Sunday, December 5, 2010

MA Beverage Business Sake Article: My Own Clarifications

The new issue of the Massachusetts Beverage Business (December 2010) has an article about sake, as well as three related sidebars. Obviously, I was very interested in reading the articles, written by Gregg Glaser, and recently did so. The main article primarily dealt with U.S. sake importers and breweries with brief mentions of sake & food, and sake sales.

As an ardent advocate for sake, I am very concerned about accurate information being disseminated to both the trade and consumers. Erroneous information can take on a life of its own, being passed from distributors to wine retatilers and then consumers. So, I had some concerns about inaccurate and misleading sake information in one of the sidebars, Sake Classification. You can read the article and sidebars online, and the Sake Classification section is near the bottom of the article, just before the Sake Glossary.

Here are my primary concerns about the Sake Classification sidebar:

1. In the first paragraph, it states that “…sake is classified by the degree to which each individual grain of rice is polished…” This is accurate to a degree also fails in some respects. Though most premium sake is polished more than non-premium sake, it is not always the case. The key to premium vs non-premium sake is the amount and nature of the ingredients used. Premium sake is produced only from four (Junmai) or five (Honjozo). specific ingredients. Junmai is made from rice, water, koji-kin, and yeast while Honjozo also has some and distilled alcohol.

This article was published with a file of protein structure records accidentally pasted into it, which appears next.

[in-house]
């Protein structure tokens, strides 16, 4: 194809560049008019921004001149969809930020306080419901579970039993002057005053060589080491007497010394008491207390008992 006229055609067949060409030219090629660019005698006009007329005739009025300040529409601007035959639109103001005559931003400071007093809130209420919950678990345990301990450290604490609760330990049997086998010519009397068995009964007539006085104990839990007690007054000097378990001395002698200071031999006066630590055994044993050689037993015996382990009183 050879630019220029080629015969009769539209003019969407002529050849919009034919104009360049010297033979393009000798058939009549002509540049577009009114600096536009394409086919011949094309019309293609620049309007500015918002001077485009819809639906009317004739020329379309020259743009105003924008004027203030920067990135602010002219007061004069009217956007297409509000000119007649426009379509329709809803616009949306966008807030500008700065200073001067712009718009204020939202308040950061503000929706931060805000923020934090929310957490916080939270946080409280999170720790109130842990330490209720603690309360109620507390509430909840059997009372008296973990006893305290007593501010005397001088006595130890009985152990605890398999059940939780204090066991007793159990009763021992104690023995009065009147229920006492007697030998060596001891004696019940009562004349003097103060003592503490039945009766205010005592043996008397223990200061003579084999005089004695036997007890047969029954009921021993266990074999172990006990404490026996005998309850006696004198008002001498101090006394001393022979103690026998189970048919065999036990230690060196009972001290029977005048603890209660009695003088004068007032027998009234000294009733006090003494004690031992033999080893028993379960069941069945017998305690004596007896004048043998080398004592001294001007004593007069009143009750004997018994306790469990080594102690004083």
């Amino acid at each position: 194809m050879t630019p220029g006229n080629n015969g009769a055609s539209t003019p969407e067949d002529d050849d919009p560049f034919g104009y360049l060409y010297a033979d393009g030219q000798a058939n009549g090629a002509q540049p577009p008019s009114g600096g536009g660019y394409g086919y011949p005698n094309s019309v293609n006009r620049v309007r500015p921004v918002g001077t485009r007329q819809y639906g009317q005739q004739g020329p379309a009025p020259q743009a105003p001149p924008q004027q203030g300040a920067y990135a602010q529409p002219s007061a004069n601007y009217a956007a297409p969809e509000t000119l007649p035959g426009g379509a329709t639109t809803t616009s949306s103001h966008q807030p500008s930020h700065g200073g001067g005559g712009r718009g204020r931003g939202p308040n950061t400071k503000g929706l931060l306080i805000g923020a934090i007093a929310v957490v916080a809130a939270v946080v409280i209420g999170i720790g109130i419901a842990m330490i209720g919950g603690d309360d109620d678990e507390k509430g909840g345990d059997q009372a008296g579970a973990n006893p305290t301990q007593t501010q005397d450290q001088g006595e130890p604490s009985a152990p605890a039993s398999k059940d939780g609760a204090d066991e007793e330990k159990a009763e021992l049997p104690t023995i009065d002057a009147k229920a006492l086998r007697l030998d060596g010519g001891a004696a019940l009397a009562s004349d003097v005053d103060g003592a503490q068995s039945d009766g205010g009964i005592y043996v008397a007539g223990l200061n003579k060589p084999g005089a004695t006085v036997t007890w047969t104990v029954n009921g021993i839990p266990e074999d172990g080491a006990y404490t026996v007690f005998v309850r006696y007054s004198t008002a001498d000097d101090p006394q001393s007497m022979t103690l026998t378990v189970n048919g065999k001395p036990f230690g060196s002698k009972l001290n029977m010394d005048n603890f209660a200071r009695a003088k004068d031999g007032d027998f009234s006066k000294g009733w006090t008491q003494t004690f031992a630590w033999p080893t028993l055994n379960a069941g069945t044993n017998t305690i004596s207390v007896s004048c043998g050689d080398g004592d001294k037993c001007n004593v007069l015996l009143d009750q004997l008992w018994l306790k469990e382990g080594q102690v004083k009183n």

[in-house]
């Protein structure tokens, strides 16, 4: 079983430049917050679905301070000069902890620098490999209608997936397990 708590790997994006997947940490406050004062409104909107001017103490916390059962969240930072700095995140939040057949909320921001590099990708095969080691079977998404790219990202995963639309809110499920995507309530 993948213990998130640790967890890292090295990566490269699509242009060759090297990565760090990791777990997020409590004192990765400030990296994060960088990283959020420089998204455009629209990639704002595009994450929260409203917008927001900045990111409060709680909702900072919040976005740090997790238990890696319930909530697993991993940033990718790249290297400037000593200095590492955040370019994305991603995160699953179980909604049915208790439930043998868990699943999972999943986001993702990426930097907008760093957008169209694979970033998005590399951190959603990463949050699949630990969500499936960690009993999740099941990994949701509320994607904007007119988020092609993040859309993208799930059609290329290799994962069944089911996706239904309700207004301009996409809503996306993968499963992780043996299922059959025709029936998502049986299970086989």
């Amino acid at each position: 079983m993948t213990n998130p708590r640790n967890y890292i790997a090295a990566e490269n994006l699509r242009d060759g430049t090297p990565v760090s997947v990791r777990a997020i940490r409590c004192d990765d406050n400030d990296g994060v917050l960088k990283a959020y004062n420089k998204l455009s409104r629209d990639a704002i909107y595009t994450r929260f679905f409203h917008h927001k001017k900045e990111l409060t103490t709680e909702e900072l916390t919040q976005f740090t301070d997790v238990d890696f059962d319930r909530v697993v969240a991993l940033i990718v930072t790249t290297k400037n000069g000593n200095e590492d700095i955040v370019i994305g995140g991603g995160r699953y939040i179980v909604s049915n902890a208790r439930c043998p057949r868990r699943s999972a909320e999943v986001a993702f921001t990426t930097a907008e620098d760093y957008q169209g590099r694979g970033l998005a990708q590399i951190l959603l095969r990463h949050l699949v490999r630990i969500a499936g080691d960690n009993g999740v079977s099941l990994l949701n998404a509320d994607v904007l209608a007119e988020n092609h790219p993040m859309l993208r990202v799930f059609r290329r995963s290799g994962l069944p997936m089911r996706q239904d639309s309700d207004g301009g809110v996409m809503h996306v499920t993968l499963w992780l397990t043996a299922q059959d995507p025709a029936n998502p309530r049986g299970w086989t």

2. In the second paragraph, Daiginjo, it is said that some brewers mill away up to 70% of the rice. But, there are brewers that mill away even more, as much as 91%.

3. In the fourth paragraph, Junmai, it states a Junmai must have at least 30% of the husk removed but that is erroneous. As of January 2004, that minimum polishing requirement was eliminated so that a Junmai can have any degree of polishing.

4. In the fifth paragraph, Junmai, it states that a Junmai does not have distilled alcohol added to it, which is true but fails to tell the complete story. A Junmai can only be produced from rice, water, koji-kin and yeast. Just because a sake lacked distilled alcohol, it would not be considered a Junmai unless it also was made only from those four ingredients.

5. In the sixth paragraph, Honjozo, it states that "not many" and "perhaps none" Honjozo is imported into the U.S. The "perhaps none" is very misleading as Honjozo is definitely imported into the U.S., and by some of the importers and breweries mentioned in the main article.

6. In the seventh paragraph, Futsu-shu, it states that Futsu-shu are those sakes in which less than 30% of the rice has been polished away. That is not accurate, as I also mentioned how Junmai no longer has a minimum polishing requirement. In addition, there is Futsu-shu which has had more than 30% of their rice removed, such as the Minato Tsuchizaki Yamahai Futsu-Shu. This paragraph also states that you should not expect to find Futsu-shu for sale in the U.S. but it is definitely available, including in Massachusetts.


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